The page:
Guns & Gulaabs: A whole lot of mirthful mayhem

Guns & Gulaabs is a super-crazy, sometime dizzying, often times exhilarating ride into a wild waste

Guns & Gulaabs trailer thumbnail (photo: YouTube)
Guns & Gulaabs trailer thumbnail (photo: YouTube)

Subhash K Jha

Guns & Gulaabs (Netflix, 8 Episodes)

Rating: ****

Can violence ever be humorous? It can, if you are Quentin Tarantino or Guy Ritchie, or nearer home, Sriram Raghavan or Raj-DK, the duo that sticks its neck out so far, you fear for their hair.

Guns & Gulaabs (probable tilt of protagonist Tipu’s topi to the rock band Guns & Roses) is set around the 1970s and 80s in a lawless town named Gulaabganj, adjoining the town of Sherganj. Just when you thought there would be a Romeo and Juliet from the two warring towns, we are told there is a lovelorn Romeo, Tipu, played by the irresistibly goofy Rajkummar Rao who pines for a school teacher Lekha (TJ Bhanu) on a moped.

Now Tipu is no sultan of romance. He can’t even write! So he gets a prim and proper schoolboy who listens to love songs by Aerosmith, Air Supply etc, on a rickety two-in-one while penning love sentiments, to do the needful.

Meanwhile, an upright cop played with endearing equanimity by Dulquer Salman arrives in Gulaabganj to clean up the cocaine crime syndicate created by a ganglord named Ganchi (the late and much missed Satish Kaushik who for very obvious reasons, vanishes after two episodes) and his son, rather obviously named Chhota Ganchi.

As played by the wonderful Adarsh Gourav, Chhota Ganchi is a bewildering brew of the bratty and the sinister. Gourav takes the character through the complicated arc effortlessly; his subtle leering in this snarled but accessible series that avoids layering, at his friend’s wife is so sickening, it actually seems funny.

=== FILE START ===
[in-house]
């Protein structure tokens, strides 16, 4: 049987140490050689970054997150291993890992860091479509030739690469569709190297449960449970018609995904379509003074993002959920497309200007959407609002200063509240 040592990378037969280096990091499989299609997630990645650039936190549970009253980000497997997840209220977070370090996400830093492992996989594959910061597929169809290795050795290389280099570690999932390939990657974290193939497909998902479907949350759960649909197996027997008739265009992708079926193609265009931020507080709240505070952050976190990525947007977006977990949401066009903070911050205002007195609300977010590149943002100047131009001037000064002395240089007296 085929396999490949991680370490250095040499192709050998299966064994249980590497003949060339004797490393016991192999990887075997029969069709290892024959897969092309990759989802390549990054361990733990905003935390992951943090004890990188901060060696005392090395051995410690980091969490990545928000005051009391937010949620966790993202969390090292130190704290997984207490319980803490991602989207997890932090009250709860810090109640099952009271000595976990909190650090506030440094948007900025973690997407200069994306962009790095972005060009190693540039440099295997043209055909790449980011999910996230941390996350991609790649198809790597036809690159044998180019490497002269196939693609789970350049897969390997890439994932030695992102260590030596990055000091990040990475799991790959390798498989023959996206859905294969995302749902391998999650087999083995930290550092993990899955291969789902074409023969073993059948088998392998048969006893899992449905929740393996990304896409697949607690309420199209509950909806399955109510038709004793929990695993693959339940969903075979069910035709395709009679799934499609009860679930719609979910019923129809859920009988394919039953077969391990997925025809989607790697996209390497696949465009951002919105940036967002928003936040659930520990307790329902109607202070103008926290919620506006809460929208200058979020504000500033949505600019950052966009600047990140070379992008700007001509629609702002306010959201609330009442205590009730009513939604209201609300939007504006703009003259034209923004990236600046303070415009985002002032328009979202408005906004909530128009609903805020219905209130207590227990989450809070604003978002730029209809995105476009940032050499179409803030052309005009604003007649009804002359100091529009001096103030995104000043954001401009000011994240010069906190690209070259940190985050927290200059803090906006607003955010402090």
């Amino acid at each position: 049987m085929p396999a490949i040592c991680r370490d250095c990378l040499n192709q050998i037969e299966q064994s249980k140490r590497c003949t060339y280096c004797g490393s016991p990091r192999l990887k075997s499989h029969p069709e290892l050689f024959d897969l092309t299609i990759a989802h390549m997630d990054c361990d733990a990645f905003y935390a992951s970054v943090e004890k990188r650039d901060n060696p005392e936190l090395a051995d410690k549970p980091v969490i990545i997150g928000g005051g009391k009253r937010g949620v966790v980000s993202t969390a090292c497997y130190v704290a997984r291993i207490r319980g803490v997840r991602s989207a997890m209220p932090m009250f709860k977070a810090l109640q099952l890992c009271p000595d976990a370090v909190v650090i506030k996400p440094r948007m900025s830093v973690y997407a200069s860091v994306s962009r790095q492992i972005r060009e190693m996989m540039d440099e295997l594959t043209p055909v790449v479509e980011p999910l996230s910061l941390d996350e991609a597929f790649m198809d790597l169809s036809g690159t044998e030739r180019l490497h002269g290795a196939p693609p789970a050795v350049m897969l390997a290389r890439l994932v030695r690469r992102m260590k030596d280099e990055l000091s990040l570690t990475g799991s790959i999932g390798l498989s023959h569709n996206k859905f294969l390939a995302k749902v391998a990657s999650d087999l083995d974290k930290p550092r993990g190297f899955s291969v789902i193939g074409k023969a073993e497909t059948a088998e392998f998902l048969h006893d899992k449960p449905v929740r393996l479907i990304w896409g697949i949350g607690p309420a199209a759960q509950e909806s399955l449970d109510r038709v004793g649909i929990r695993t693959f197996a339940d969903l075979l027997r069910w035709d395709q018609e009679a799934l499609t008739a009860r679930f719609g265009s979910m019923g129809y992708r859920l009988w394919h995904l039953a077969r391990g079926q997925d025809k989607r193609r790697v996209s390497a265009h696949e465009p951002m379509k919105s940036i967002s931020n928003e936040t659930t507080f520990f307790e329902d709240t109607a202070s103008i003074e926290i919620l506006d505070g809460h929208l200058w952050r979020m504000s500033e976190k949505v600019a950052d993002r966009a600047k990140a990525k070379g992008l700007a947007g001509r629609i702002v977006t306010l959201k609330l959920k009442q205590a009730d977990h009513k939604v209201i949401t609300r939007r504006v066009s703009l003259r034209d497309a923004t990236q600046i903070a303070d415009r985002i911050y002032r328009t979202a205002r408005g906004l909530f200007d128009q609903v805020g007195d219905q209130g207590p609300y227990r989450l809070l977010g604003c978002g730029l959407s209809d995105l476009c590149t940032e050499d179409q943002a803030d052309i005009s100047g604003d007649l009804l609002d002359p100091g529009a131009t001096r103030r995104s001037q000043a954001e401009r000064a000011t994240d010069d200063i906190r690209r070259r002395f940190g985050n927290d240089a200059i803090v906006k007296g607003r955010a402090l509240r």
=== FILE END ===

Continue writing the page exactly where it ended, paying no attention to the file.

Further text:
All this sounds very violent, which it is (though Raj and DK, and their writer Kunal Mehta treat the violence with comic book contempt) and it also sounds highly tangled, which it is not.

These are people who live by the gun and die by it. As simple as that!

It is up to the co-directors to ignite a farcical fire in the blizzard of body counts that hits the plot almost by numbers. The way Tipu claims his violent genes in a scene where a spanner plays a pivotal part is not meant for the squeamish. But at the same time, the violence cannot be considered gratuitous.

It is all so savage and funny, and savagely funny that by the end of this mashup of mirth and mayhem, we are left panting for breath.

As is the tone in Raj-DK’s storytelling, the casting is where they get it right. The rest just follows. Rajkummar Rao’s Romeo with a streak of Satya is a mishmash of emotions that are hard to define. Rao sinks his teeth into the part with relish. Here is an actor who is never afraid to look silly on screen.

Adarsh Gourav as a cocaine tycoon’s son and Dulquer Salman as Arjun, the honey trapped virtuous cop, are pitch perfect. The ladies, sadly, have little to do, which they do with artful élan.

What I found confusing was the timeline in this tale of two cities. Dulquer is seen enjoying the songs of Nasir Hussain’s Zamane Ko Dikhana Hai as he drives to his new job. He later asks his colleague to get him a cassette of the film without the ‘jhankaar beats’ popular during those times.

But soon after, Tipu is heard crooning a song from Aashiqui which came nine years after Zamane Ko Dikhana Hai.

So is Gulaabganj stuck in a time warp where a decade and more seems irrelevant? Guns & Gulaabs is a super-crazy, sometime dizzying, oftentimes exhilarating ride into a wild waste, and every character is a loser though they think otherwise.

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